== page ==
The Farm Bill that was passed recently was the result of three and a half years of arguing about what would be in it.
The safety net for in the bill relies heavily on insurance to reduce the risk incurred by agricultural producers. John Malazzo farms in the Brazos river bottom in Burleson County.
“The safety net part of this is the most important in my opinion, because again we can rock along at normal yields and normal prices for a while, but you know eventually that there’s going to be one of the years where you would consider it to be devastating.”
Malazzo says that aside from pests and diseases there are two other major risk factors.
“The weather is unforgiving but we’re also price takers. We don’t set our own price. We take what the market gives us, so we really have no control, even if we were to raise a good crop, we still have to take what the buyers will pay us. If the market is below our production costs, it’s going to be hard to continue.”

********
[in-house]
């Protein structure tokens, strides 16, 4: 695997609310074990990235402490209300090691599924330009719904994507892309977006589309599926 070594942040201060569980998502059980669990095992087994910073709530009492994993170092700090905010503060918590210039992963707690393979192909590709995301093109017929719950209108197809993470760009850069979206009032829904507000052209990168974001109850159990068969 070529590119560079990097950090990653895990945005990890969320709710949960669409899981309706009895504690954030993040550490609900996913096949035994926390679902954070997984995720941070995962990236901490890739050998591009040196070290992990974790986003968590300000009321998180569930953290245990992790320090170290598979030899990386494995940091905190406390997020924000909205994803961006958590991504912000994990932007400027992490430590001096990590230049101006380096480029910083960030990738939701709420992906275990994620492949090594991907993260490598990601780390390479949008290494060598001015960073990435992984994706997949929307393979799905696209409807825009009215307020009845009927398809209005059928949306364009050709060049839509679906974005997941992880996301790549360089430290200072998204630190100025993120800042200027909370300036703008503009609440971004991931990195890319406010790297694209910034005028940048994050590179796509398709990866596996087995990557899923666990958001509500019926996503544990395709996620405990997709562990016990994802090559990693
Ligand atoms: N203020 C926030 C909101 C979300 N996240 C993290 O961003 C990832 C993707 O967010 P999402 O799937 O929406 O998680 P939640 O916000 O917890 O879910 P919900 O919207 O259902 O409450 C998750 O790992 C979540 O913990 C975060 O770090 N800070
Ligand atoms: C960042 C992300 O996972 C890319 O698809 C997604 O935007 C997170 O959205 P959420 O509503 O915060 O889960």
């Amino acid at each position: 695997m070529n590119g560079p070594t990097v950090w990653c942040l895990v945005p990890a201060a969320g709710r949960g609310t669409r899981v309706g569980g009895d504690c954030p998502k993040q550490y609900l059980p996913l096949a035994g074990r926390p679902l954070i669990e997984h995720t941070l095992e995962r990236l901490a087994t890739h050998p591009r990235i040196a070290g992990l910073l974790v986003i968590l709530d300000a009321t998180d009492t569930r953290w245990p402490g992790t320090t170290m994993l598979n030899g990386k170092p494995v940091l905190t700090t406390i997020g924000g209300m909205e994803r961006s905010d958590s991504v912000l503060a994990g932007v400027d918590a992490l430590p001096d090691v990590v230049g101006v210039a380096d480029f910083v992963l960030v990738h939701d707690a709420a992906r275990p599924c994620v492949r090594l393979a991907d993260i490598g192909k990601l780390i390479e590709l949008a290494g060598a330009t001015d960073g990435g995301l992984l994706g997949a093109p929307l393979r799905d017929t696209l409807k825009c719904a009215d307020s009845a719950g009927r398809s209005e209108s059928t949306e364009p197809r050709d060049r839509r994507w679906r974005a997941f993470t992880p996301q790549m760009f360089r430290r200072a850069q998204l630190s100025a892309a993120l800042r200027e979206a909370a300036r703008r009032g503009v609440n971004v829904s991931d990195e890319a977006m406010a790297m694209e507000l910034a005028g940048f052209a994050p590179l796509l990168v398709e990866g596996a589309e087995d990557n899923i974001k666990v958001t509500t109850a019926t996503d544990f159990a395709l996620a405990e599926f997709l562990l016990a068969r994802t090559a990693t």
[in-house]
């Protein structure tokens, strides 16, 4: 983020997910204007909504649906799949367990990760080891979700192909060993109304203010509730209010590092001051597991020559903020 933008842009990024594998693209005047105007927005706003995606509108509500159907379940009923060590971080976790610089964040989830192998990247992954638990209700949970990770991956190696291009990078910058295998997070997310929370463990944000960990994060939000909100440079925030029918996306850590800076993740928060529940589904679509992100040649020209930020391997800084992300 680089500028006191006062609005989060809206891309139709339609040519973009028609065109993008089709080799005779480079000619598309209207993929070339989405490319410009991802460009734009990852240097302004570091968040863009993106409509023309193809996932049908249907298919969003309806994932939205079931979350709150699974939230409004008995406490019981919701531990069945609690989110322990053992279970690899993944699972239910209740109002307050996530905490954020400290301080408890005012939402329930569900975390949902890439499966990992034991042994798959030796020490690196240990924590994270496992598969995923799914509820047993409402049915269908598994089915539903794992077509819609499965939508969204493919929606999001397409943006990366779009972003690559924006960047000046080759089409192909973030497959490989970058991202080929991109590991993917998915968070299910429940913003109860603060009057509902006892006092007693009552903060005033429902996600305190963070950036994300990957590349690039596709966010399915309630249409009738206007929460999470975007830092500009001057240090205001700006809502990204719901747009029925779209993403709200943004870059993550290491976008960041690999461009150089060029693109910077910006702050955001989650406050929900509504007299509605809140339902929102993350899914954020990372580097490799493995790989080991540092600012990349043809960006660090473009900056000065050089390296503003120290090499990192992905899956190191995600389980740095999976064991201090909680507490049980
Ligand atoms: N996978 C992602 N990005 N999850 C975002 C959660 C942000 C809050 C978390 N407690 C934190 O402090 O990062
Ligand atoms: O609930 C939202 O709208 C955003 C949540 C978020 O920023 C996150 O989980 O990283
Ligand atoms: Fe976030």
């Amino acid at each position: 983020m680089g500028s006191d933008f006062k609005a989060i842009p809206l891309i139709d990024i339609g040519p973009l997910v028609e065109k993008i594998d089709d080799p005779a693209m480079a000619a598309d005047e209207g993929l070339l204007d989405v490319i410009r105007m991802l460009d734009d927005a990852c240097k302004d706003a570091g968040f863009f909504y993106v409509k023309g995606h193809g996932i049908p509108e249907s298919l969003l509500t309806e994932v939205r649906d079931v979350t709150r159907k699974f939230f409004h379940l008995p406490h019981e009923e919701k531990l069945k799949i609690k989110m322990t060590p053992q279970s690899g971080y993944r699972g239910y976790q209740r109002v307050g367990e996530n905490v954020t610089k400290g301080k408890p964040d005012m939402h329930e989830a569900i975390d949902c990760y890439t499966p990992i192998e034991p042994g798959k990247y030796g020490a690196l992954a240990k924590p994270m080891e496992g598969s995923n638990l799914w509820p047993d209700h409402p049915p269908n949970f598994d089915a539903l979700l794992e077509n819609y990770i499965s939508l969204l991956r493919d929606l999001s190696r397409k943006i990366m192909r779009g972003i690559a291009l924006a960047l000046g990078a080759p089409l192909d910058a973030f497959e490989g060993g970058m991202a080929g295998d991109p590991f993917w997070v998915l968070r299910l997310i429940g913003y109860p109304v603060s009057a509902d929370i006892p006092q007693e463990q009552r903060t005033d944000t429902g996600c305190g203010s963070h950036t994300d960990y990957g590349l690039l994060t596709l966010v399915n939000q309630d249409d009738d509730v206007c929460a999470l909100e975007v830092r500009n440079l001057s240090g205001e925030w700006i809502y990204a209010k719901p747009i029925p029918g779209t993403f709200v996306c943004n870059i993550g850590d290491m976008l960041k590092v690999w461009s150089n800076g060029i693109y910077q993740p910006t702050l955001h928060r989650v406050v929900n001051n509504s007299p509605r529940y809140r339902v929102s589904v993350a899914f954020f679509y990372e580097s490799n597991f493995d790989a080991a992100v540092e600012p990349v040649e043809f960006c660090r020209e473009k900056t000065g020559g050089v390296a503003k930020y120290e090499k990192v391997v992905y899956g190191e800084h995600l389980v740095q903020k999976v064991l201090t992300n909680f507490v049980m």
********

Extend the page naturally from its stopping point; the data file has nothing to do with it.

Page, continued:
Buying price insurance gives a farmer a chance to survive low market prices, and a constant supply of food and fiber is essential to low prices for consumers.
“The heavy swings that we see that are weather related and market related are those that, that’s what can create the short falls and the low supply of certain products that we grow. If we can maintain an average balance of supply, then I think the whole country benefits from that.”
The existence of a safety net also allows bankers to have more confidence when they’re loaning money to finance a crop.
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